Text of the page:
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Austin Metropolitan (1954-1961)

Published: 22nd Jun 2011 - 0 Comments - Be the first, contribute now!

Austin Metropolitan (1954-1961)

Fast Facts

  • Engine: 1489cc/4-cyl
  • Power (bhp/rpm): 47/4100
  • Torque (lb ft@rpm): 74/2100
  • Top speed: 76mph
  • 0-60mph: 22.9sec
  • Fuel consumption: 31mpg
  • Transmission: 3-speed manual
  • Length: 12ft 5.5in (3.8m)
  • Width (inc mirrors): 5ft 1.5in (1.56m)
  • Weight: 1874lb (852kg)
  • Books: The Metropolitan Story by Patrick R Foster. Krause, ISBN 0-87341-459-4
  • Clubs: http://www.nashmet.com
  • Websites: http://www.stevvia.demon.co.uk/moc.htm
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If you’re after an unpredictable classic that puts a smile on your face every time you take it out – and gets everybody around you grinning – this is the car for you. This has to be the cutest looking car ever made; that short wheelbase, those scalloped doors and the two-tone paint give the car as much presence as anything costing 100 times as much. You’ll be the centre of attention wherever you go, so this isn’t a car for shrinking violets – but if you can stand the attention, you should be preparing to fi nd a Metropolitan of your own.

What to look for?

Since the last Metropolitan was built there’s been little in the way of spares support for owners. Panels were obsolete within 18 months of production ending and most things that are specifi c to the car are hard or impossible to fi nd – at least on a new basis. Therefore, if lots of bits are needed or the car is rotten, be wary – especially as a car that looks superfi cially rusty can actually be rotten underneath. Post-1960 cars are most likely to dissolve; pay particularly close attention to the area behind the rear lights. These are a pain to repair properly, so some owners just bodge the panelwork to sell the car on. Obviously you need to check everything for wear in the usual way, but aside from a tired engine or transmission, there’s only one weak spot, and that’s worn kingpins if they’re not greased often enough. This wouldn’t be a problem except the parts fi tted to the Metropolitan are unique to it; the club can however sort out reconditioned units.

Values

Despite no more than 250 examples currently residing in the UK, there are usually a few Metropolitans for sale at any one time. Apart from half a dozen or so examples, all are right-hand drive – which means they’re automatically Series 3 or S4 cars with the bigger engine. Just 1 in 13 Metropolitans were convertibles, so rag-tops command higher values. Restoration projects occasionally come on the market; if complete it’ll command at least £500 whether it’s a convertible or a hard top. Roadworthy coupés in need of tidying are worth around £3500; add £1000 for a convertible. A really good hard top fetches £5000, with equivalent convertibles worth £6000 – but concours convertibles can change hands for as much as £11,000.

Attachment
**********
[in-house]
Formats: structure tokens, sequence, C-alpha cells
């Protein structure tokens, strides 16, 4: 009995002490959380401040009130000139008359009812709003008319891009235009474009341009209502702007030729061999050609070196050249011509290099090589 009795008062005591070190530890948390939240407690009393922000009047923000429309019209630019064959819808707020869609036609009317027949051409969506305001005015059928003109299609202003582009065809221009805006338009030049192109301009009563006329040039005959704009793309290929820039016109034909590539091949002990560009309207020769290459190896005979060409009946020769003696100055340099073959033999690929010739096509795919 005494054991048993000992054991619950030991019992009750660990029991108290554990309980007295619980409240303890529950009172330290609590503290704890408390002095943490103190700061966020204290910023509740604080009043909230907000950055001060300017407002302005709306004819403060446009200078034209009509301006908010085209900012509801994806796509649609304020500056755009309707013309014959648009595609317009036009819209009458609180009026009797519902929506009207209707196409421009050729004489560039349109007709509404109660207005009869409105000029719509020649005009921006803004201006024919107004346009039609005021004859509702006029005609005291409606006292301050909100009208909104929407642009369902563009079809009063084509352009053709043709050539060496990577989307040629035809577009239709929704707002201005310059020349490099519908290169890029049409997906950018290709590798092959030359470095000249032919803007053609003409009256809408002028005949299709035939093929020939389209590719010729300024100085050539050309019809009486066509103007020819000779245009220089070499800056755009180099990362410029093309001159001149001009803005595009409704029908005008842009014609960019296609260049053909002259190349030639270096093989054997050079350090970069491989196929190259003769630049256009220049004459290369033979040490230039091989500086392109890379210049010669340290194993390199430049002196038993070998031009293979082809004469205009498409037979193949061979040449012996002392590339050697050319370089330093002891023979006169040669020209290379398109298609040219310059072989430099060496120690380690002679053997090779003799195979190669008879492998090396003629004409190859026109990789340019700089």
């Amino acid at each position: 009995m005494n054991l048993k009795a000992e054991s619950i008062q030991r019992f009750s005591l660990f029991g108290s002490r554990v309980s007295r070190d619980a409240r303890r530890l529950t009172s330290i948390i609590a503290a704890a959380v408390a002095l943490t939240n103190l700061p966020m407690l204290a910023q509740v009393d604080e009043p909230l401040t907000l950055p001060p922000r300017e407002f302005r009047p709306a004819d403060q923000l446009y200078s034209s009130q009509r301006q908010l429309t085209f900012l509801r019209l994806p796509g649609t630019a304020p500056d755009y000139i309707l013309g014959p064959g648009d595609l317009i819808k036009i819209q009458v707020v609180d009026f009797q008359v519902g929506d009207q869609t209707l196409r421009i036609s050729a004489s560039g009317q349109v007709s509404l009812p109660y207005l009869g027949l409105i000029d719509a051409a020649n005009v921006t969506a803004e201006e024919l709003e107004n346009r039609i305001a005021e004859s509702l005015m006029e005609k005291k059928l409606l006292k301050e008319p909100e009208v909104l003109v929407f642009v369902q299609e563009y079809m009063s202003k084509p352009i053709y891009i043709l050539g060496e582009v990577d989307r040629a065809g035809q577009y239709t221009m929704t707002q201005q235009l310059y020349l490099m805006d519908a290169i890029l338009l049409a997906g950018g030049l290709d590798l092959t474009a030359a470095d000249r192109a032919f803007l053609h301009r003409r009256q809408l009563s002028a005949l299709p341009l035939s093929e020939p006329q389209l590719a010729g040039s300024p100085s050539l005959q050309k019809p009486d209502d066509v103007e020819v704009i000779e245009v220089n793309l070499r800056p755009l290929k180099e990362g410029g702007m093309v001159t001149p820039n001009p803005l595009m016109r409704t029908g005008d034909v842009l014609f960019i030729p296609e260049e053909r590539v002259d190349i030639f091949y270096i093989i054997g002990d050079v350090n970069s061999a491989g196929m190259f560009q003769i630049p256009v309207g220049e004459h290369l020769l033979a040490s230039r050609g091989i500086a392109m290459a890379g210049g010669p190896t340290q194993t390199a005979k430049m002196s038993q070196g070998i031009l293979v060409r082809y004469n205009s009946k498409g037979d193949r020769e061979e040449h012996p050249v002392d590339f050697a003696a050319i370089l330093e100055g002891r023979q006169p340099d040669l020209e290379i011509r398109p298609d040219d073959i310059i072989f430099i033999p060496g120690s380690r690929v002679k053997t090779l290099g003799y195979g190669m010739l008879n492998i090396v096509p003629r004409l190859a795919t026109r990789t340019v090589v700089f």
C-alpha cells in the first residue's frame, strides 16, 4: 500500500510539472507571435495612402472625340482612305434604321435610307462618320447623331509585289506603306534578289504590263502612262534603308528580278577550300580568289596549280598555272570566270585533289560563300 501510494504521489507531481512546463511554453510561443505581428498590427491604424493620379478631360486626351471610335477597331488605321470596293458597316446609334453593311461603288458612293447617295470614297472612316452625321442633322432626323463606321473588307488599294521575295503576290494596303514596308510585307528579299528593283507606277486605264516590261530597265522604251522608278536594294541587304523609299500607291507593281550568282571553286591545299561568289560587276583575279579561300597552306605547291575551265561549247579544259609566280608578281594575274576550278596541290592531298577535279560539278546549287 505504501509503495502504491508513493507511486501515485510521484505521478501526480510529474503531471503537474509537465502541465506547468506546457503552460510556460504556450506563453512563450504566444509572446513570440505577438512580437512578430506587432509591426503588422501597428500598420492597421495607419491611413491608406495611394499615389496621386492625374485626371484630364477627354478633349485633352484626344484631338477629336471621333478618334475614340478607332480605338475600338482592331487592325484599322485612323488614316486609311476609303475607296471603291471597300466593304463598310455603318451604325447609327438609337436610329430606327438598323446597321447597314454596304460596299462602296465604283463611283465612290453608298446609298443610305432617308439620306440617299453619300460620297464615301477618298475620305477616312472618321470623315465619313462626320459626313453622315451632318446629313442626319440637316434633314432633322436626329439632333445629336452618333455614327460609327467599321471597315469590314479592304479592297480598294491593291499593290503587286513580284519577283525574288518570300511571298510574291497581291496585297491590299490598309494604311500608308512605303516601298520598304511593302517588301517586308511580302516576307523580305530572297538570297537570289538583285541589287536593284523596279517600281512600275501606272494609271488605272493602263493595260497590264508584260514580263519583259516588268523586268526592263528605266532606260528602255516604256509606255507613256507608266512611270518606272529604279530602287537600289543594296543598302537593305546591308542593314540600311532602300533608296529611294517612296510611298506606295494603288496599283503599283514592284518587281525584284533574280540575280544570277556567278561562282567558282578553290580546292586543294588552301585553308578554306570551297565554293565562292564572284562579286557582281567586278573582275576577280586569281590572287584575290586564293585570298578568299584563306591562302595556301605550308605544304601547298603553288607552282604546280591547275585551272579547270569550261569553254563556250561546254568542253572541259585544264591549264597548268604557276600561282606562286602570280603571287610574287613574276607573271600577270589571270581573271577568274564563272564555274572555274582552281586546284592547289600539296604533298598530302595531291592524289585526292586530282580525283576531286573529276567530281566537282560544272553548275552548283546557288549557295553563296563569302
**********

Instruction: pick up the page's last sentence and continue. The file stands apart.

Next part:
Driving one

For such a small car, the 1.5-litre engine ensures there’s better performance available than you’d expect. It’s no slingshot, but you don’t have to row the car with its three-speed gearbox; ratios are swapped by stirring a lever on the dash. With such a short wheelbase, handling is entertaining, with independent suspension up front but a live axle and cart springs at the back – and the whole set-up is ridiculously soft. Major understeer is the order of the day, but once you’ve got to grips with it, the Metropolitan is fun to punt along – just avoid routes that have too many really twisty bits. Things aren’t helped by those enclosed front wheels; the turning circle is 37 feet, which doesn’t help much with the manouevrability!

Evolution

1953

The fi rst Nash Metropolitans are built; although the car is exclusively for sale in the US, the bodyshells are built by Birminghambased Fisher & Ludlow, while the mechanicals are fi tted by Austin at its Longbridge factory. Two cars are offered; the 541 (convertible) and the 542; (coupé), powered by Austin’s 1200cc A40 engine.

1956

The Metropolitan gets a facelift, with the1489cc B-Series powerplant superseding the A40 unit. Two-tone paint schemes are standardised while the exterior brightwork is revised.

1957

The Metropolitan goes on sale in the UK, but few cars fi nd owners.

1960

The boot gets its own lid; until now the rear seat back was tipped forward for luggagebay access.

1961

The fi nal Metropolitan is built; the fi nal production tally is 104,000, just a handful of which were sold in the UK. Incidentally, the car was only sold as the Nash Metropolitanin the US, where it could also be bought as a Hudson Metropolitan. Cars sold in the UK were marketed as Metropolitan 1500s.



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